SYMMETRY AND THE LIKE
left: Salk Institute for Biological Studies, La Jolla, California (photo from The Architectural Archives, University of Pennsylvania/John Nicolais); right: Taj Mahal, Agra, India (photo by Getty Images
These images are what we commonly think of as symmetry. What you see on one side is mirrored on the other side. Classical architecture relied on symmetry for powerfully balanced compositions. But for a setting as peacefully symmetrical as the Taj Mahal, I find the architecture more interesting when accompanied by the asymmetry of life.
The 1929 Barcelona Pavilion, by Mies Van Der Rohe is hailed as one of the most significant contributions to the Modern architecture movement, with the pavilion’s Minimal walls and lines, blurring inside and outside. This structure is rarely mentioned in the conversations about symmetry. But that is only because we think that symmetry is when the right side is the same as the left side.
From what I learned in graduate school, I argue that symmetry can be such that the top half is the same as the bottom half. Top-and-bottom, not right-and-left.
In challenging traditional symmetry, implied symmetry offers complexity. Here, the balance of symmetry is only suggested, not at all exact. As the eye moves from the vertical axis of symmetry to the right and to the left, the design is forgiving, no longer relentlessly mirrored halves. An architectural feature on one side is not replicated on the other.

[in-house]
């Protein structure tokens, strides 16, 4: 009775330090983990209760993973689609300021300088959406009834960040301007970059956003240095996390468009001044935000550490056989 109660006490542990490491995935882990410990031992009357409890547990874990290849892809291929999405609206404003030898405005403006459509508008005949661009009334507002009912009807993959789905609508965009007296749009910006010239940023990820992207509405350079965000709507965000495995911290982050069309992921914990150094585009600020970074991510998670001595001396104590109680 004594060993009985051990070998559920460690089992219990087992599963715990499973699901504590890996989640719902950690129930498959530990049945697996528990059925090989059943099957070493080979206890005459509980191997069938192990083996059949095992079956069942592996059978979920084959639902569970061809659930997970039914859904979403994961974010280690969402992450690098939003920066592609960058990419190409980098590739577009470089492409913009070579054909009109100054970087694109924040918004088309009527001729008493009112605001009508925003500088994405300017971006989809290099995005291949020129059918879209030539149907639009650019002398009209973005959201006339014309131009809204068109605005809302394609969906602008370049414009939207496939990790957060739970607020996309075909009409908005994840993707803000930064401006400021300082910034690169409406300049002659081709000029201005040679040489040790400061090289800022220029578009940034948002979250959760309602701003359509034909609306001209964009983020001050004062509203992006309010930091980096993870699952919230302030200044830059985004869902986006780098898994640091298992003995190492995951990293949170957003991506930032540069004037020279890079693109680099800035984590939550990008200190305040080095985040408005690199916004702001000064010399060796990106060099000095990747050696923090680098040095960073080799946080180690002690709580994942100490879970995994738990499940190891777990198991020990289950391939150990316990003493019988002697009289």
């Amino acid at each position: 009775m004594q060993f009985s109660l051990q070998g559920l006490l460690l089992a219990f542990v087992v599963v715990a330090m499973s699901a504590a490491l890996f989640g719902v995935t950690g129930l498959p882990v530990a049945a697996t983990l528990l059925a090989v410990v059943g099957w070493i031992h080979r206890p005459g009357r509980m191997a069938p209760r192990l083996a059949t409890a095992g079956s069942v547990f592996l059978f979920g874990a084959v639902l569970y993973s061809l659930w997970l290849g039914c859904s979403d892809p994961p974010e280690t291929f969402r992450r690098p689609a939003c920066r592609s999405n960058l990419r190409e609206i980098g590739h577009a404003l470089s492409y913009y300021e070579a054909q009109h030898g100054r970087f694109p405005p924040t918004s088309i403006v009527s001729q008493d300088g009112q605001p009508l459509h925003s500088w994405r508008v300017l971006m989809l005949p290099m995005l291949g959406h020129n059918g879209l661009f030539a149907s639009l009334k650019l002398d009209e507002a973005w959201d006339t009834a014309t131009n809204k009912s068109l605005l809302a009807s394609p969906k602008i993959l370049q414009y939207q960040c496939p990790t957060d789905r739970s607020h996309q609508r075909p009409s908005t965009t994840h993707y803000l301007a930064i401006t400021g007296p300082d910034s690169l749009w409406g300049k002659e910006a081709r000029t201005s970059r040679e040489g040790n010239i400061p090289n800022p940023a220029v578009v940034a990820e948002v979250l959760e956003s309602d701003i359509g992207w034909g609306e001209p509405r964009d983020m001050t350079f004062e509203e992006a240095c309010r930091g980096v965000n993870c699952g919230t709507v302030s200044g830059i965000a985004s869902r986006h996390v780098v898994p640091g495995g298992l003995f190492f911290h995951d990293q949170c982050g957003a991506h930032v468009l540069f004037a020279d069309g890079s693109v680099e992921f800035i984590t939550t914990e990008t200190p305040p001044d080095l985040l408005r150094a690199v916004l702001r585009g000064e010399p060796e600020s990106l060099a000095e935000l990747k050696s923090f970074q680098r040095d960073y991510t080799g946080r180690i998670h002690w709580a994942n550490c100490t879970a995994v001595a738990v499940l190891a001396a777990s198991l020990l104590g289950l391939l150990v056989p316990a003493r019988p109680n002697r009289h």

Beyond architecture, film director Peter Greenaway enjoyed applying symmetry as a cinematic device. As a young student of classical paintings, Greenaway employed symmetry not just in the set design, but with how the actors moved into the scene and located themselves. Akin to architecture, the result creates classical balance. But in movies, the experience is progressing over time and not as a static building. Greenaway delivers an experience that is harmonious but also disturbingly artificial. Could such compositions of people and objects exist in real life?
Symmetry in a person’s face is considered to be an underlying trait of beauty and attractiveness. A balanced composition of facial features supposedly delivers a fetching handsome appeal. But exact symmetry in one’s face is impossible. Consider one of Hollywood’s leading actors, often complimented as being good looking. Digitally creating a face using the left side and mirroring it, then as another composition, using the right side and mirroring it, you will see how even the handsome Brad Pitt is not symmetrical. As above, his face only implies symmetry.
These popular TV twins from HGTV exploit their identical look. But the outcome is like a Greenway scene— a contrived and awkward symmetry. Quite creepy actually, if you binge watch the show.
Lastly, this piano is symmetrical in exterior appearance. But inside, it is not. As with life, even things that strive for symmetry, harmony and balance, such things are often asymmetrical and lop-sided—and enjoyably so.